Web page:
// Floyd Mayweather and the psychology of heroes and villains//

In the year and a half since Floyd Mayweather stepped inside the ring, the pugilist has managed to keep his name in the headlines.

Unfortunately for the boxing great, it isn’t for his accomplishments inside the squared circle but rather for his relative inability to do anything in public without some type of law enforcement getting involved. 

Whether it’s stealing his baby mama’s iPhone and being charged with felony theft or slapping around and threatening a security guard over parking tickets, Mayweather seems to be as good at getting into trouble outside the ring as he is at avoiding it inside.

The latter half of that statement can’t be denied. “Pretty Boy” is an amazingly skilled defensive boxer who can put you to sleep if you’re not careful. He has won every single one of his professional boxing bouts and brought his record last night to a flawless 42-0.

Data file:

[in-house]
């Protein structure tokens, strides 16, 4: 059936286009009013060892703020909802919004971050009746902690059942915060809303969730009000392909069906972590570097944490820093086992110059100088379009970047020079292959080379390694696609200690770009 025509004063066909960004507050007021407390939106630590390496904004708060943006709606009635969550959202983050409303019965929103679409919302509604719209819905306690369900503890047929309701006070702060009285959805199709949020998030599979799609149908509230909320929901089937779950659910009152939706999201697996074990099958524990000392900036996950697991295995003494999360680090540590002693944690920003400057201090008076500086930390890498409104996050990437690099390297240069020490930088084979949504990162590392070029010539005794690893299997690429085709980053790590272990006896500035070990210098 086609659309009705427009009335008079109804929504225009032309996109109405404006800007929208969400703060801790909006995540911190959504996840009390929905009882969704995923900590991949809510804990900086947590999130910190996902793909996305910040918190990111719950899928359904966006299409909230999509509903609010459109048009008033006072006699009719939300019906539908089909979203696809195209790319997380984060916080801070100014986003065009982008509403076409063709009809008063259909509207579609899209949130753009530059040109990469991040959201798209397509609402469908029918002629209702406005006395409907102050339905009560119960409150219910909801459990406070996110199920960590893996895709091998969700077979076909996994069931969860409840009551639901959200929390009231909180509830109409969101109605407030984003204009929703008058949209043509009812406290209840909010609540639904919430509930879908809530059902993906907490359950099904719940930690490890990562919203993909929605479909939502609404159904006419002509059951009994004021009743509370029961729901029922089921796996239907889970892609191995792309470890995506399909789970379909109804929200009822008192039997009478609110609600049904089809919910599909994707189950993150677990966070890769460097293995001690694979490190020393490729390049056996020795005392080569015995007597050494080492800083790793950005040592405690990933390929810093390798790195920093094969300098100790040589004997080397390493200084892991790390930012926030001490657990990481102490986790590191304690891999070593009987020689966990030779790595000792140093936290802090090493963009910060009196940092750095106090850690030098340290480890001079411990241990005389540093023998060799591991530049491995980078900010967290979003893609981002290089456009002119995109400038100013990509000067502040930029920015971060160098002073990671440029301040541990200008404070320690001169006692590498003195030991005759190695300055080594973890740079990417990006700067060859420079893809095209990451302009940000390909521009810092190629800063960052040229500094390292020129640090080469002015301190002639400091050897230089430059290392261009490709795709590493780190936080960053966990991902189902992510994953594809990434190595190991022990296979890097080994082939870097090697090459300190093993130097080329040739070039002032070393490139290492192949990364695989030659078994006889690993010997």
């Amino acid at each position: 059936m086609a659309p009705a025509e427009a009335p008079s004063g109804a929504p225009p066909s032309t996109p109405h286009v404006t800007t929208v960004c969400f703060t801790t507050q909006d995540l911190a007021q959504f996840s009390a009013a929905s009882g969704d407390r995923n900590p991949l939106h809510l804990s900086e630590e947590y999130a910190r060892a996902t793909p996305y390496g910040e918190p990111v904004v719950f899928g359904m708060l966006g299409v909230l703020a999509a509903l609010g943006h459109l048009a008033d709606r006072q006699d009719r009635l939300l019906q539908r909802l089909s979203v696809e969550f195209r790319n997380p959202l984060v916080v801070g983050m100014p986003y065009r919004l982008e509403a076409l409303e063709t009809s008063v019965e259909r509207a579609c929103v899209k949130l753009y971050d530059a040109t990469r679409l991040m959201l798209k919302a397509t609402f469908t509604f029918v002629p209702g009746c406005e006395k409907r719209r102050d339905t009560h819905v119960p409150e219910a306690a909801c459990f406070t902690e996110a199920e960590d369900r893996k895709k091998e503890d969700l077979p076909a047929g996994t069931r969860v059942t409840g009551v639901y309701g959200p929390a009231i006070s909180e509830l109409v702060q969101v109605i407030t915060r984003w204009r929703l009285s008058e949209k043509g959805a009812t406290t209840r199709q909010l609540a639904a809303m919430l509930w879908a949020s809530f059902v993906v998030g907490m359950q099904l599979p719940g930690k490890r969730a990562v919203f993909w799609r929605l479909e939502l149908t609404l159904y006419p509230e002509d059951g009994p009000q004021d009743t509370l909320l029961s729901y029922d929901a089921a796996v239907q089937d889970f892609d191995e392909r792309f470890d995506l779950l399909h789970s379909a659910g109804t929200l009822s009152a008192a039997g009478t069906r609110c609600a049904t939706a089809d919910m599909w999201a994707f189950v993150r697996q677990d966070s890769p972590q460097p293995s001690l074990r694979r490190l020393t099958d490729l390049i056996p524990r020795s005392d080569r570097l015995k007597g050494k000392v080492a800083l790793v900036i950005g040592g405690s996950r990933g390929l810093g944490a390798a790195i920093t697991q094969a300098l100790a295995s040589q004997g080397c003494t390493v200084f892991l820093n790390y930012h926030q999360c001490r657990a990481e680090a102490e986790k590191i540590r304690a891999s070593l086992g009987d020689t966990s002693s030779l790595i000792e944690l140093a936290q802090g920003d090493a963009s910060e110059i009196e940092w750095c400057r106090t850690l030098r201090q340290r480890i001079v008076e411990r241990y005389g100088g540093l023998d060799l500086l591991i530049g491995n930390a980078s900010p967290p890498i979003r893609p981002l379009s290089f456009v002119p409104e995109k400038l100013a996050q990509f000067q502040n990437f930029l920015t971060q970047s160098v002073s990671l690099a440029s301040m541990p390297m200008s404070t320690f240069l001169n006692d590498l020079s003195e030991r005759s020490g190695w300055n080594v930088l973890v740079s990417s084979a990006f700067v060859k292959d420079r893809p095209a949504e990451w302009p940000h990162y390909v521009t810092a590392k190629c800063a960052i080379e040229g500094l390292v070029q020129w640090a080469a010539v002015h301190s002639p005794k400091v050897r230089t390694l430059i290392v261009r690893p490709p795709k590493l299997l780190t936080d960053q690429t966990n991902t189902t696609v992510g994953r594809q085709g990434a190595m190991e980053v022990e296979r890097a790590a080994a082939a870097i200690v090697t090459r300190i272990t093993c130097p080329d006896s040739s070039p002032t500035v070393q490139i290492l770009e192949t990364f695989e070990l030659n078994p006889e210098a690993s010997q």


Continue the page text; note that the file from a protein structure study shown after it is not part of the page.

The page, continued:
In fact, the only other fighter that can be mentioned in the same breath as “Money” is Manny Pacquiao.

And that is why the inability to produce what would be the biggest boxing match of this generation — the eagerly anticipated bout with “PacMan” — is so frustrating. These are the two men at the pinnacle of their crafts but money, ego, and fear have kept the contract from being signed.

That isn’t to say that the bout will never happen. There’s actually a very good chance of the fight materializing and after last night’s spectacle, there’s a possibility — nay, a probability — that when all is said and done, the pay-per-view (PPV) will do two million buys and rake in nearly a quarter of a billion dollars once the live gate is tallied in.


Because people hate Floyd Mayweather and love Manny Pacquiao.

And we don’t want it any other way.

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